I went back and forth between “Santa Clara Ophthalmology” and “Santa Clara Eye Center.” Each had its own pros and cons. “Ophthalmology,” as we all know, can be a confusing term for the general population to understand and spell. However, for those patients in the know, there would be no confusion that I’m an ophthalmologist, and not an optometrist. And that’s where the ambiguity of “Eye Center” can be a problem.  There are a lot of optometry practices in my area, and most of them have generic titles like “Eye Care” or “Vision Clinic.” There would be no way for me to distinguish myself from optometrists with “Santa Clara Eye Center.”

Ultimately, I ended up going with “Santa Clara Ophthalmology.”  I’m still going to put a lot of key words like “vision” and “eye” on my website, so that I can still show up on searches for these terms.

My corporation name will be “Santa Clara Ophthalmology Incorporated.”  I debated about whether my corporation should have such a geographically limiting name, which could become an issue if I decide to open up another office in another city. I didn’t want to be “Ho Sun Choi Incorporated” either because that could pose a problem if I decide to take on a partner in the future. I can always change my corporation name in the future, but I don’t want to have to deal with that kind of administrative headache. In the end, I still went with “Santa Clara Ophthalmology Incorporated.” I figured that I would just set up another corporation if I do decide to open a satellite office. I could also create an umbrella corporation that encompasses all my subsidiary corporations. Something to worry about on another day. Let me get one office up and running first, without going into ruin…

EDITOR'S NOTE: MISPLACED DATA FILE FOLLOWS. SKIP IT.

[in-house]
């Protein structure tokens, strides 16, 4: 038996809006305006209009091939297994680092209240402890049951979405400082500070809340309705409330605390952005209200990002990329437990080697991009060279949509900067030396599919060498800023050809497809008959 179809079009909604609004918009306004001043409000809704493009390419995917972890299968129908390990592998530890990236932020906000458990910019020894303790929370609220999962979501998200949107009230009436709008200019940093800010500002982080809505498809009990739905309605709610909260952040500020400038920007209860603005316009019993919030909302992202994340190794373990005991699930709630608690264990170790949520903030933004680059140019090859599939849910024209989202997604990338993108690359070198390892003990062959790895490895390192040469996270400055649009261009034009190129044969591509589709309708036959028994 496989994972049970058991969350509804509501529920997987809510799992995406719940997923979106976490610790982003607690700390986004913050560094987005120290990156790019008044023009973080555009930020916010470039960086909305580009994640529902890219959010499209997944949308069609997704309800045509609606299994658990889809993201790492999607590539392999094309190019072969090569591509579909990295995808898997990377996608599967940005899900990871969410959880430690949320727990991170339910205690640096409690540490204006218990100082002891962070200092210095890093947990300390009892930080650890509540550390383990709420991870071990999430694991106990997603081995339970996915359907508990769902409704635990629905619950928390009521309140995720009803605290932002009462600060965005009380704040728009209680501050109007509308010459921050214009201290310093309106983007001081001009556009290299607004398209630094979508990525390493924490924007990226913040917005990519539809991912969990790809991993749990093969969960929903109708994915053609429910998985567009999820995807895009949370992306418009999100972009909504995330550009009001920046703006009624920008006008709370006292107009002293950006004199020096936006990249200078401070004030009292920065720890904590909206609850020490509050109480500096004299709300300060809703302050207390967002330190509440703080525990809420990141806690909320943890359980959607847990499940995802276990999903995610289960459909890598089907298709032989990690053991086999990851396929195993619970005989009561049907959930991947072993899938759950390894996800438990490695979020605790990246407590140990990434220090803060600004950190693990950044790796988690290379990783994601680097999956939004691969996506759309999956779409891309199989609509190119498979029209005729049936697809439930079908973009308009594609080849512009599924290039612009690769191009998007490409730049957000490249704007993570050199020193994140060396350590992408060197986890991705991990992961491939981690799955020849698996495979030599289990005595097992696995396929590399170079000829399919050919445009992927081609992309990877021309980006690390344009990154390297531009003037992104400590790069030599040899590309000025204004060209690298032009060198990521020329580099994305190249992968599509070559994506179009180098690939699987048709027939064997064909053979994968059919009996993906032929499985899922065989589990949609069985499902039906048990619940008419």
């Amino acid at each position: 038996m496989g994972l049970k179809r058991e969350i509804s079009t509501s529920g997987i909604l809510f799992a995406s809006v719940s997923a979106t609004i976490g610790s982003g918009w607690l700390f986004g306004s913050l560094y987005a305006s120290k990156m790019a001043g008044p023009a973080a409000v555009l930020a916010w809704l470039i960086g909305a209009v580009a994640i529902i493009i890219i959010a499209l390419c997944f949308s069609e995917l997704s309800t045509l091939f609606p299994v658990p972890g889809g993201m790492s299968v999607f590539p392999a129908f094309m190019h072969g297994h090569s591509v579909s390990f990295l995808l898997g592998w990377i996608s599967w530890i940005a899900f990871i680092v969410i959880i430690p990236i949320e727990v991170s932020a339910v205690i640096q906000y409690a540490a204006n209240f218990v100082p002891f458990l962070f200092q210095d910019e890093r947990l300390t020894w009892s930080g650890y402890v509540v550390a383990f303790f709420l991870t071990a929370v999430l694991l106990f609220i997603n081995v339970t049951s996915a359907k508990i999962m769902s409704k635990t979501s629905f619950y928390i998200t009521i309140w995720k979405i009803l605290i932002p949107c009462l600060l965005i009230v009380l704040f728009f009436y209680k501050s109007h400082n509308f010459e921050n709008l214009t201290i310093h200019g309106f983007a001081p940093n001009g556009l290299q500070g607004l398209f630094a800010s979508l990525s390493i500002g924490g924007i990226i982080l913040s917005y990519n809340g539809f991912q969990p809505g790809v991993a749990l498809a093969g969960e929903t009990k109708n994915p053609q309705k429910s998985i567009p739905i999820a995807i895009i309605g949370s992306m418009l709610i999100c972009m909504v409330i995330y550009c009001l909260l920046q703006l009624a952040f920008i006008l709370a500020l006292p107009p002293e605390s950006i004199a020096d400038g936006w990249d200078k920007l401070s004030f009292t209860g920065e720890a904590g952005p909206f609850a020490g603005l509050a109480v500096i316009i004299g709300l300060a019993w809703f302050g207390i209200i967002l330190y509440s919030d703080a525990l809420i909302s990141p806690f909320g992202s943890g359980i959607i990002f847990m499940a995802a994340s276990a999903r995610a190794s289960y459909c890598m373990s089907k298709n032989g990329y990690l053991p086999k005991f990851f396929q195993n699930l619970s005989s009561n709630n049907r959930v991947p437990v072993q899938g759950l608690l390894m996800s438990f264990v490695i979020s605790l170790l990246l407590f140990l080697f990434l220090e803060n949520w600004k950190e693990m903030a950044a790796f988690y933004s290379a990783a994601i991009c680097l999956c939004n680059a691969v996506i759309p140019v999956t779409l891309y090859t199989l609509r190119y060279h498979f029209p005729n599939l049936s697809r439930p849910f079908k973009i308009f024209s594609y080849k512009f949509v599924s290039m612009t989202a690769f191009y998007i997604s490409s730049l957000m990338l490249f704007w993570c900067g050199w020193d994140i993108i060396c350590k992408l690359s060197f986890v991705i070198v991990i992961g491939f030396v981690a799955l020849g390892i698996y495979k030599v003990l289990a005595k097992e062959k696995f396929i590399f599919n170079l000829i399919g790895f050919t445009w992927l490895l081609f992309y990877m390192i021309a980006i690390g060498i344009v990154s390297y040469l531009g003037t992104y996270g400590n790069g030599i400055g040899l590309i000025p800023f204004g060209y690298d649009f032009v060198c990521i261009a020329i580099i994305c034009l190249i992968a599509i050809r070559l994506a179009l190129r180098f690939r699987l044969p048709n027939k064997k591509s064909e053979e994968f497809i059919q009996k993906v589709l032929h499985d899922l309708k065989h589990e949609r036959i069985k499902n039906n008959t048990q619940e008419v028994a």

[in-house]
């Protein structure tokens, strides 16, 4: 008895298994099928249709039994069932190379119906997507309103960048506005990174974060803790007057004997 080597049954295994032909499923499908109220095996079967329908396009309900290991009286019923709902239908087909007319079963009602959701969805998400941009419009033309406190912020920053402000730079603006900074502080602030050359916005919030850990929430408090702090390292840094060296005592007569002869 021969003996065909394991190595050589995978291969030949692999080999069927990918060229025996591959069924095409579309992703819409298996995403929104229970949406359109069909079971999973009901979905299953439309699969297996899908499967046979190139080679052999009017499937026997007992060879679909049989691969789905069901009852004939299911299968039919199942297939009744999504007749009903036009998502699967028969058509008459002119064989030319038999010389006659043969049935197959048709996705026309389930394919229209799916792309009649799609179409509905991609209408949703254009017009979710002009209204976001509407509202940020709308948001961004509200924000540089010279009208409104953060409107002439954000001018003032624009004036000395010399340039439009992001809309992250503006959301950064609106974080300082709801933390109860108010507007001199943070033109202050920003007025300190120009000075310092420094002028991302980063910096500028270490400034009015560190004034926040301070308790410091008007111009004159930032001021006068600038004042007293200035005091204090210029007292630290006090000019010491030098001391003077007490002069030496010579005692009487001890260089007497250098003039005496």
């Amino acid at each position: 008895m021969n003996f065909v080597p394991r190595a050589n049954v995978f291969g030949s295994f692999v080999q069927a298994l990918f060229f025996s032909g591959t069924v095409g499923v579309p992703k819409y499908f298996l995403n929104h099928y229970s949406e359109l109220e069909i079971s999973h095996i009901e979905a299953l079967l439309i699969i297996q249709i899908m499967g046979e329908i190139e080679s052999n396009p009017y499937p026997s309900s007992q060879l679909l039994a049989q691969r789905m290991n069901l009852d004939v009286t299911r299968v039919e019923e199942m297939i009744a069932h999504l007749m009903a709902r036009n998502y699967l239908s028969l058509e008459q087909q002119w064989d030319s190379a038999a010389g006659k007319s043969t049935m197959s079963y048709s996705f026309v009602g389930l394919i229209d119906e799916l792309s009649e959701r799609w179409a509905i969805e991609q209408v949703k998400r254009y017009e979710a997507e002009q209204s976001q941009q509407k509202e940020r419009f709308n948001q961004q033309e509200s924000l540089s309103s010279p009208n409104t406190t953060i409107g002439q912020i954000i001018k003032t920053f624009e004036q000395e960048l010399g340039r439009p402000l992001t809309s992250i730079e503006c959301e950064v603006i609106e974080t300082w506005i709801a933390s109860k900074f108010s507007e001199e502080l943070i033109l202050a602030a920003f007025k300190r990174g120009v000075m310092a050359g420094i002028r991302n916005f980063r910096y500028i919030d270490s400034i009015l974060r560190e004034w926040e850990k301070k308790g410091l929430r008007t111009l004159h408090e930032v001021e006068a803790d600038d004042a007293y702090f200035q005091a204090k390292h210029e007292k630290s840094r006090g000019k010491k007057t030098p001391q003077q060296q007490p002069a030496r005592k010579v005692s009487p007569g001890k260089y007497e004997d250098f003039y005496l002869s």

(Above originally posted December 3, 2010 by Ho Sun)

Howie’s comments: as usual, Ho Sun’s advice is spot on. Many physicians name the practice after themselves, but in my opinion it is better to incorporate geography into your practice name for search engine optimization. First of all, if people from your old practice want to find you, they can do so with a simple Google search. (don’t forget to upgrade your addrsss on Healthgrades and Vitals). Secondly, if you include the location in the domain name, you’re more likely to jump to the top of the first page of Google searches. You can also reserve domain names that sound similar to yours or for the next town over, and redirect them to your website. Finally, regardless of whether you take on a partner or sell your practice, a geographic or neutral name probably has more recognition and would be worth more to a buyer.